China’s answer to Nasdaq will finally let markets do their thing

A man stands in front of an electronic board displaying stock information at a brokerage firm in Hangzhou, Zhejiang province, China April 1, 2019. Picture…
A man stands in front of an electronic board displaying stock information at a brokerage firm in Hangzhou, Zhejiang province, China April 1, 2019. Picture…
Image: Reuters/Stringer
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China’s new stock board dedicated to technology startups begins trading on Monday (July 22)—and might be China’s boldest attempt yet to reform its capital markets.

The Shanghai Stock Exchange’s Science and Technology Innovation Board, dubbed “STAR Market,” comes less less than a year after president Xi Jinping made a surprise announcement (in Chinese) last November on the decision to launch the board. In a departure from rules at the two exchanges in Shanghai and Shenzhen, the new board grants companies and investors greater freedom on IPO pricing and in the listing process. It’s seen as step in Beijing’s determination to persuade its next breakout tech champion to list at home. Alibaba, which had the world’s biggest IPO ever thanks to its massive e-commerce business, and Tencent, China’s social media giant, are listed in the US and Hong Kong, respectively.

Investors should expect more volatility on the new board, which sets no daily price limits in the first five days of a company’s debut, after which there will be a 20% daily limit for share movements in either direction, although trading can be suspended for 10 minutes for extreme movements in the first five trading days. Currently, there is a 44% limit on price gains on debut and a 10% limit for both gains and losses afterwards. It’s also the first time companies that have yet to make a profit—a situation common for many tech darlings—can list in China. Regulators have previously required Chinese companies to have at least three consecutive years of profits, a threshold that has prompted some aspiring startups seeking capital to list elsewhere.

Compared with the lengthy listing process Chinese companies used to go through, which can take two-and-a-half years (in Chinese) on average, the venue’s registration-based system is modeled after exchanges in developed markets, including the Nasdaq and the Hong Kong Stock Exchange. It takes around 70 days (in Chinese) for the whole process, according to an official at the Shanghai Stock Exchange. Part of the reason for the shorter timeline is that the securities regulator, the China Securities Regulatory Commission, has handed over much of the listing approval process to the Shanghai Stock Exchange, the host of the board. The CSRC will verify financial information, while the latter must decide within three months if the company meets the listing standards.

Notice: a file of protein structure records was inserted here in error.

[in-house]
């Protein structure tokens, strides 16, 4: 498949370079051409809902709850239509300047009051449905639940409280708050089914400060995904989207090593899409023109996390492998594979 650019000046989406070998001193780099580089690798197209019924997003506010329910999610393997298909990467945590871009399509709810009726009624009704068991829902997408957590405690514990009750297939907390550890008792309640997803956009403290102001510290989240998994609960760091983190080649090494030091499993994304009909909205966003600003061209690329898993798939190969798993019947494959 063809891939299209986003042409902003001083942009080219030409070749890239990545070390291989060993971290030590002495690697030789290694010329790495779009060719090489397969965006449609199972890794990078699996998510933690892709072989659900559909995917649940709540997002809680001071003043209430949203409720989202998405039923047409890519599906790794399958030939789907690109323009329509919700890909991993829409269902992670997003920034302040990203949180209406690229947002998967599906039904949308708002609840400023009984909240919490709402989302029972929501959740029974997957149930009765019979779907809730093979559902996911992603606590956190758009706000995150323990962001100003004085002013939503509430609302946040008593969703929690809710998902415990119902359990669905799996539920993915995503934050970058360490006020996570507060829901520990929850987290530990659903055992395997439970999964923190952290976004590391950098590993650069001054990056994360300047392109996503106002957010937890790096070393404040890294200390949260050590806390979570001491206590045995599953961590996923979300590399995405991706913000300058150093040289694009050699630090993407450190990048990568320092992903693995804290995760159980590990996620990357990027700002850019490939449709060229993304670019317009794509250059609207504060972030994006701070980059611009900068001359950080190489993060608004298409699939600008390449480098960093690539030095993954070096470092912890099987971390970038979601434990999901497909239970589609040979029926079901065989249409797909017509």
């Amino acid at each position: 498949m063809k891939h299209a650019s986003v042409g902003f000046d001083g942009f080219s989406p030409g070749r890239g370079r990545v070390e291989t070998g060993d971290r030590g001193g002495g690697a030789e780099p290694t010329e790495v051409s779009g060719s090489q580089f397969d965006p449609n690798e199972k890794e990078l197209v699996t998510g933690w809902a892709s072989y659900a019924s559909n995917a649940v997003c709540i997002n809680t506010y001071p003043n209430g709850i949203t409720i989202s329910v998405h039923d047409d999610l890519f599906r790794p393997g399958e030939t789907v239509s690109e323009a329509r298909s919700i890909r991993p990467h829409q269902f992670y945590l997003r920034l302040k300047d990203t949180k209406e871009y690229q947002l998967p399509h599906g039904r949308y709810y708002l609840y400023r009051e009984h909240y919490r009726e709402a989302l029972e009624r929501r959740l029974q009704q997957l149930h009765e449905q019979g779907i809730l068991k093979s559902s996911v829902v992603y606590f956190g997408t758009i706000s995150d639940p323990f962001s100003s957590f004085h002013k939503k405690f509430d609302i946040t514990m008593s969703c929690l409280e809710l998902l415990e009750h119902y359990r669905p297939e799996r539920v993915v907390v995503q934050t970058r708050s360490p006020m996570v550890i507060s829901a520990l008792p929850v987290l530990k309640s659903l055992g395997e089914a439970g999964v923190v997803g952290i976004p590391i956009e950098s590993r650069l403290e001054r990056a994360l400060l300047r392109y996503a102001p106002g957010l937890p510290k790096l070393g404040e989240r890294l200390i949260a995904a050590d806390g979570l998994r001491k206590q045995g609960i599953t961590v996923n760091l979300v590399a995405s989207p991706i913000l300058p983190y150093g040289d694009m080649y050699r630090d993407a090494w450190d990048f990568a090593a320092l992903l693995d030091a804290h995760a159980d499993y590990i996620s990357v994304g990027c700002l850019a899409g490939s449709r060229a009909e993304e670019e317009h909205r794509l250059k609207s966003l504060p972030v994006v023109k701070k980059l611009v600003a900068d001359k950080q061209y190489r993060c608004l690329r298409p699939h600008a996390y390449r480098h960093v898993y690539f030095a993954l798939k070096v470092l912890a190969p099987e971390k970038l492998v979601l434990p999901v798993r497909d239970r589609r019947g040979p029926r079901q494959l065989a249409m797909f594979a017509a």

For Beijing,  the success of the new board is crucial. Heightened trade tensions between the US and China have led to higher tariffs on hundreds of billions of dollars of US-bound Chinese goods and caught some Chinese tech giants in the crossfire. The government needs to find new tools at home to spur economic growth, especially through technological innovation. Creating a smoother path for tech startups to raise funding from keen investors, who are eying decent returns with looser daily limits on share movements, is expected to help achieve that goal.

The first 25 companies to be listed on the board on Monday range from telecommunications equipment makers to biotech firms. The most expensive one is semiconductor products maker Advanced Micro-Fabrication Equipment, which priced its IPO at 171 times its earnings—while an informal rule of a multiple of no more than 23 has been the norm for IPO pricing. The group as a whole is priced at 53 times earnings, according to Bloomberg.

The high valuations of companies on the new venue have raised concerns on whether it too could become a playground for speculators. In 2015, a stock market rout wiped more than $2.7 trillion in value from the Chinese stock market within a month’s time. The rout was preceded by individual investors pouring money, some of it borrowed, into the market, sending prices to impossible levels. Shenzhen’s ChiNext, an earlier attempt to create a Nasdaq-like offering, but with stricter rules than the new board, still hasn’t recovered (link in Chinese).

Despite the concerns, the overall response to the STAR Market has been positive. Retail investors oversubscribed the IPOs 1,695 times, helping them raise more than $5 billion in total.

“In the future, STAR should be the go-to listing venue for innovative companies in China. Its selection system for companies is very effective, allowing only those with real growth potential in areas such as tech and high-end medical services to trade on it,” said Yang Yan, a fund manager at Atlantis Investment Management, a Hong Kong-based asset management firm.